The latest round of weed wars played out in front of the Board of Supervisors on Monday. Representatives from eight medical marijuana shops asked members of the board to grant extensions to stay open past the May 24, 2019 deadline.
Each of the eight extension requests submitted before the board today were denied. Of the eight shops that requested an appeal today, three withdrew, two were allowed to remain open until May 24th, and three were ordered to close in 10 days.
District 5 Supervisor Leticia Perez was absent during the vote. She disqualified herself from voting on marijuana-related issues because of a possible conflict of interest.
Attorney Philip W. Ganong represented some of the shops requesting an extension. He expressed his disappointment in today’s decision and made his case for legalizing medicinal marijuana.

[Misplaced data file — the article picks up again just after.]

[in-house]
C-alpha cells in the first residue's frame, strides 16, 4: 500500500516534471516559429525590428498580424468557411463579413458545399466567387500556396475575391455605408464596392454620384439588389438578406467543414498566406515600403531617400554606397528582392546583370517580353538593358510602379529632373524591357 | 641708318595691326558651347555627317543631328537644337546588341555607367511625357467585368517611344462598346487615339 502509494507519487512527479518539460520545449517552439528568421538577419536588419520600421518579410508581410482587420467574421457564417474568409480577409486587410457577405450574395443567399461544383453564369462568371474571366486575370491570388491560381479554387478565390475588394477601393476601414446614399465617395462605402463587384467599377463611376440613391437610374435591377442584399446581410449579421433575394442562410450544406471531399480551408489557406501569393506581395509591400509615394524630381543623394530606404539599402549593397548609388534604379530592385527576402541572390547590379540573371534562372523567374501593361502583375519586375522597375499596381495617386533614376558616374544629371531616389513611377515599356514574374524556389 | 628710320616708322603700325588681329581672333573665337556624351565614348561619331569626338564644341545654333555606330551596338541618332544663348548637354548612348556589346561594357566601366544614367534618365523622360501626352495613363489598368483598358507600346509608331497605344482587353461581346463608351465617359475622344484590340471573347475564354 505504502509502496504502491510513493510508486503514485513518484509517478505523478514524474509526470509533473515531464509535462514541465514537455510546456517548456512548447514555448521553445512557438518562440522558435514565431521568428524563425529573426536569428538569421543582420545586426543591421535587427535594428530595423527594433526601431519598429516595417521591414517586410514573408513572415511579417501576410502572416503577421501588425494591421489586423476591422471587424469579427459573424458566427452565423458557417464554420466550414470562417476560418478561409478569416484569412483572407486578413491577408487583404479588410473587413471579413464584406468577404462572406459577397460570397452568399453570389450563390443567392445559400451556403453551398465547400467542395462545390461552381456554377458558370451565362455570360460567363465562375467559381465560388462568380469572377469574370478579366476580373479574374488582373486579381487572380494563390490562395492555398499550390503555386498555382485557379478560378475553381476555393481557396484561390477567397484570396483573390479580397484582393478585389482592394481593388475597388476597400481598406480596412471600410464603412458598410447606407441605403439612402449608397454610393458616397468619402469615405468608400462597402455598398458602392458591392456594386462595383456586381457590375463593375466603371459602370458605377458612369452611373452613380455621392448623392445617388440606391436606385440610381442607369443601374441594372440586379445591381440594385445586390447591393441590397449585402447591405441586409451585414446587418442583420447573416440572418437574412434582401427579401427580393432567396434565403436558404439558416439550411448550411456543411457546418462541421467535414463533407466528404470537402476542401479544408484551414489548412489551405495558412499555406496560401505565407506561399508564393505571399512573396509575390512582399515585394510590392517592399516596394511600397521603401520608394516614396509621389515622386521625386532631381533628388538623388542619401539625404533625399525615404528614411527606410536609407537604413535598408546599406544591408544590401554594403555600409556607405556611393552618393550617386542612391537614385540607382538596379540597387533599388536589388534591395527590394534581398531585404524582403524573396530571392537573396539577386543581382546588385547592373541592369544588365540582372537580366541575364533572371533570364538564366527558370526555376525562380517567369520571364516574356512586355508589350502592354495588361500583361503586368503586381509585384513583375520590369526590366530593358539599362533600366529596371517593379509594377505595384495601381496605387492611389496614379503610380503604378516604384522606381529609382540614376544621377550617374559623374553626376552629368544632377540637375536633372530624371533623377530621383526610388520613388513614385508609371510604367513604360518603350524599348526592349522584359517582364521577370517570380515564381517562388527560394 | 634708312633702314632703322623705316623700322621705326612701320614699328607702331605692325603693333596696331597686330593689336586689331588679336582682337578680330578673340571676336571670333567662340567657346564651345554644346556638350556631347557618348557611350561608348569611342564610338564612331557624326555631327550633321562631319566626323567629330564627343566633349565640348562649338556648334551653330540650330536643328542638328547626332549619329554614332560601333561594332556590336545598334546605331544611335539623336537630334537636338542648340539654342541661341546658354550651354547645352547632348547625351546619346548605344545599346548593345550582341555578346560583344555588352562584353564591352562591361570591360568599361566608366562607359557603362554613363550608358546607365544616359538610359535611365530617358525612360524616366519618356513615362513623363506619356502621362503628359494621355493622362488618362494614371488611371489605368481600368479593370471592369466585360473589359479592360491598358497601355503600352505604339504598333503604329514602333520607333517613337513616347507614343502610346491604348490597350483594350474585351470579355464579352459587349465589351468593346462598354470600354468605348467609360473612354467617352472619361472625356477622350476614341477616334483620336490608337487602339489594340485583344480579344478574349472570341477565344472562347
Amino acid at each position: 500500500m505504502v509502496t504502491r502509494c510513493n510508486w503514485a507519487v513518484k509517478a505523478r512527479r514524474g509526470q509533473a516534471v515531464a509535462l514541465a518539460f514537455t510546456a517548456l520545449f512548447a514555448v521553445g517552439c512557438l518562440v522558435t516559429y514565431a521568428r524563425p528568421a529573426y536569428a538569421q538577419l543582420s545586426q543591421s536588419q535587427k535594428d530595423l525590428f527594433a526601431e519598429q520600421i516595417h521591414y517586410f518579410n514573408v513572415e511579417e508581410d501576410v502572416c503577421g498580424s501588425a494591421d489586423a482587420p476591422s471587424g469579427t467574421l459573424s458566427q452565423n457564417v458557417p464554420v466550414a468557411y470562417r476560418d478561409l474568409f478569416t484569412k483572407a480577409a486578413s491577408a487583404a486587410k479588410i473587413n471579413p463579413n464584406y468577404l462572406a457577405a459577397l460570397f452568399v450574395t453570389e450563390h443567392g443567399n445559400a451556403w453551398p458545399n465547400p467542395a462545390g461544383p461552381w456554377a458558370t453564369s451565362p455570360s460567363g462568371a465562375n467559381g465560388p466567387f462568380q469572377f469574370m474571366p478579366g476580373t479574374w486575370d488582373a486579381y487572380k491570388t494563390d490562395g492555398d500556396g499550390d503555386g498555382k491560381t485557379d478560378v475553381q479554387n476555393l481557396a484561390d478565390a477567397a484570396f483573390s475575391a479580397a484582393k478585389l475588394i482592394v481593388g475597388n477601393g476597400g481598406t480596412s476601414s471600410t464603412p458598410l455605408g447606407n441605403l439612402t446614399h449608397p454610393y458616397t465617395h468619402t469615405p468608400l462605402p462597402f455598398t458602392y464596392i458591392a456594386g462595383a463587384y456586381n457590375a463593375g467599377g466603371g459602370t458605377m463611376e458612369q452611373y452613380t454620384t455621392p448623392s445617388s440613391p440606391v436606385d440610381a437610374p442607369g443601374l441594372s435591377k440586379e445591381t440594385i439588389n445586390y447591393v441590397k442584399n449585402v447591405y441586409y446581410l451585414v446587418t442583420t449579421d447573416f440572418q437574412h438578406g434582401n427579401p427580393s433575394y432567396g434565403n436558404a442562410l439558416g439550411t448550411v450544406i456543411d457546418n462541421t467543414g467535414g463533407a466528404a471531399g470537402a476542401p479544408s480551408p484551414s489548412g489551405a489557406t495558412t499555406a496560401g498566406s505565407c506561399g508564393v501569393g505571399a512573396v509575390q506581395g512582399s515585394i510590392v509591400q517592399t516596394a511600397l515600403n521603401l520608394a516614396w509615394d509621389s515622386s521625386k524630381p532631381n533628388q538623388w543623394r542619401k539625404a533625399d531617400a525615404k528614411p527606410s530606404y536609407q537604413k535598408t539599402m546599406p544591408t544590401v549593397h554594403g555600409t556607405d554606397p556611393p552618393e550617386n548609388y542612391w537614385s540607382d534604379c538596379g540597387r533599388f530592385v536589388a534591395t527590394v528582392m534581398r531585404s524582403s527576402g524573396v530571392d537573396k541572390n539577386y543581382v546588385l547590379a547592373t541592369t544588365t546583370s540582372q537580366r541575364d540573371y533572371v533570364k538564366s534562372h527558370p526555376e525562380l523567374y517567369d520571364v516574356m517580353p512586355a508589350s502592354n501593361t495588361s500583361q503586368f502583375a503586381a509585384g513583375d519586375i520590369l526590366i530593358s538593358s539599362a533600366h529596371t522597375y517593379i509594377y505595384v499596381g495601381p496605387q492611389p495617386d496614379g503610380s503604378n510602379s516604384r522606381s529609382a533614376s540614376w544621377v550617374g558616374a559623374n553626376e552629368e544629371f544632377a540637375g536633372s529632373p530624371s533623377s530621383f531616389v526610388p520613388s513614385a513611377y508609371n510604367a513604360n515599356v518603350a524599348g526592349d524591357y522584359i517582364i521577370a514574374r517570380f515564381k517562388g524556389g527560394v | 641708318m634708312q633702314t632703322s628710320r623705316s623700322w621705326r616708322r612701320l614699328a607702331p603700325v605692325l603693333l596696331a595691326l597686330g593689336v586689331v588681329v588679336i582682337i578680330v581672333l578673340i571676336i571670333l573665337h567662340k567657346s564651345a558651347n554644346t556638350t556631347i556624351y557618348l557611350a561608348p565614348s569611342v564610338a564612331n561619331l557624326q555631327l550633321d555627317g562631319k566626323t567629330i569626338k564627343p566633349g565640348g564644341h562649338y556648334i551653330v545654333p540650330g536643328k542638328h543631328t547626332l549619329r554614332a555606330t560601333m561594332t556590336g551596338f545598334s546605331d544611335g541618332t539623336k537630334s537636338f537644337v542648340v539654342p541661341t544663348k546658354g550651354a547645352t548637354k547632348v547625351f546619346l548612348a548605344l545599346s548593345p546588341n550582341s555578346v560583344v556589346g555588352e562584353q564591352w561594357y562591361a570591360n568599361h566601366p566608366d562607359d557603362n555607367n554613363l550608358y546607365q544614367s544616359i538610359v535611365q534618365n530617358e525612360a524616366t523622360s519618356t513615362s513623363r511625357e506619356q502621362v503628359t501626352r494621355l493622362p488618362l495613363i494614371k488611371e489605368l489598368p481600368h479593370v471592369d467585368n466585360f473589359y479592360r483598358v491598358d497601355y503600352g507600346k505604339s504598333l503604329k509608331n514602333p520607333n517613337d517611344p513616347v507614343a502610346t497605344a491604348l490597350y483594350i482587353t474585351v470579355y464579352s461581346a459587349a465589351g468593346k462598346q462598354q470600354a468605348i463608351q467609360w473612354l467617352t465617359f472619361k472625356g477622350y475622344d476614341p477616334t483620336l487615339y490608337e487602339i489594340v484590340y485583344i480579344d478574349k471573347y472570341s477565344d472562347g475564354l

“If you look at the science and you look at the empirical evidence and you make decisions based that way, don’t give up hope there’s a way to regulate it, there’s a way to make revenue,” he said, urging the supervisors to “be leaders at the head of the issue to make it safe for your constituents in this community and to set a really good example for the youth in this county.
No additional opportunities will be made available for medical marijuana shops to request extensions, according to members of the board.
A ballot measure that would legalize medicinal marijuana in the county put on by David Abbasi’s Central Valley Cannabis Association has qualified for next year’s primary election on March 3, 2020.
Today marks 351 days until the primary election.